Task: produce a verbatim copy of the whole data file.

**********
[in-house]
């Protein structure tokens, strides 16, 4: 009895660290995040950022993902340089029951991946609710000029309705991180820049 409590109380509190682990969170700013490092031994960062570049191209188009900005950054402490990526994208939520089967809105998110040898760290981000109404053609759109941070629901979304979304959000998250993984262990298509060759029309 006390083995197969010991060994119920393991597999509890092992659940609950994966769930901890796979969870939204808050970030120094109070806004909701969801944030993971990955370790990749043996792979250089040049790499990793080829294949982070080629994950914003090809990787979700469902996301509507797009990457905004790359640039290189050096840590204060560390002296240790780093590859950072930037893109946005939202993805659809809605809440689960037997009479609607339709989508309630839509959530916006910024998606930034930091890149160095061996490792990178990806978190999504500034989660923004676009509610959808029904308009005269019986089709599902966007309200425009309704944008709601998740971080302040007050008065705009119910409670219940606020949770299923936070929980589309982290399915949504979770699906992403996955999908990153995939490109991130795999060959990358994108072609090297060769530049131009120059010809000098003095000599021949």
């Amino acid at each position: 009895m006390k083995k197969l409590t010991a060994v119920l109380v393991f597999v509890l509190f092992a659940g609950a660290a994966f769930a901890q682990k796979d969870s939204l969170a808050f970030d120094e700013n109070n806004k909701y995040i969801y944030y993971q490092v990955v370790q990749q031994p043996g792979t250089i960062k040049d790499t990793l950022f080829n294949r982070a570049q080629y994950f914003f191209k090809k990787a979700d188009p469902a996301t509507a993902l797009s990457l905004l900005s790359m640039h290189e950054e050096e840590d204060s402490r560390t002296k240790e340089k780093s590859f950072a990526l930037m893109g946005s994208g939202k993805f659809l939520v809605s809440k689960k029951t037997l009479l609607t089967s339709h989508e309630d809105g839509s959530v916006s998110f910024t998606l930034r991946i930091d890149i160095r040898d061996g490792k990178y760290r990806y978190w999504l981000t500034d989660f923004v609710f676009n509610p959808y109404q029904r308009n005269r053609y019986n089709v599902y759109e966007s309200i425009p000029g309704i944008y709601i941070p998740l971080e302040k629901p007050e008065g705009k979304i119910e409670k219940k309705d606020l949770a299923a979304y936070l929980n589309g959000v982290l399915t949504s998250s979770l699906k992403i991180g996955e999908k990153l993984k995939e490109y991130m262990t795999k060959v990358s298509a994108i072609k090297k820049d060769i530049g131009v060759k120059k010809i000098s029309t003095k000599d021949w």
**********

[in-house]
């Protein structure tokens, strides 16, 4: 009895660290995040950022993902340089029951991946609710000029309705991180820049 409590109380509190682990969170700013490092031994960062570049191209188009900005950054402490990526994208939520089967809105998110040898760290981000109404053609759109941070629901979304979304959000998250993984262990298509060759029309 006390083995197969010991060994119920393991597999509890092992659940609950994966769930901890796979969870939204808050970030120094109070806004909701969801944030993971990955370790990749043996792979250089040049790499990793080829294949982070080629994950914003090809990787979700469902996301509507797009990457905004790359640039290189050096840590204060560390002296240790780093590859950072930037893109946005939202993805659809809605809440689960037997009479609607339709989508309630839509959530916006910024998606930034930091890149160095061996490792990178990806978190999504500034989660923004676009509610959808029904308009005269019986089709599902966007309200425009309704944008709601998740971080302040007050008065705009119910409670219940606020949770299923936070929980589309982290399915949504979770699906992403996955999908990153995939490109991130795999060959990358994108072609090297060769530049131009120059010809000098003095000599021949």
């Amino acid at each position: 009895m006390k083995k197969l409590t010991a060994v119920l109380v393991f597999v509890l509190f092992a659940g609950a660290a994966f769930a901890q682990k796979d969870s939204l969170a808050f970030d120094e700013n109070n806004k909701y995040i969801y944030y993971q490092v990955v370790q990749q031994p043996g792979t250089i960062k040049d790499t990793l950022f080829n294949r982070a570049q080629y994950f914003f191209k090809k990787a979700d188009p469902a996301t509507a993902l797009s990457l905004l900005s790359m640039h290189e950054e050096e840590d204060s402490r560390t002296k240790e340089k780093s590859f950072a990526l930037m893109g946005s994208g939202k993805f659809l939520v809605s809440k689960k029951t037997l009479l609607t089967s339709h989508e309630d809105g839509s959530v916006s998110f910024t998606l930034r991946i930091d890149i160095r040898d061996g490792k990178y760290r990806y978190w999504l981000t500034d989660f923004v609710f676009n509610p959808y109404q029904r308009n005269r053609y019986n089709v599902y759109e966007s309200i425009p000029g309704i944008y709601i941070p998740l971080e302040k629901p007050e008065g705009k979304i119910e409670k219940k309705d606020l949770a299923a979304y936070l929980n589309g959000v982290l399915t949504s998250s979770l699906k992403i991180g996955e999908k990153l993984k995939e490109y991130m262990t795999k060959v990358s298509a994108i072609k090297k820049d060769i530049g131009v060759k120059k010809i000098s029309t003095k000599d021949w």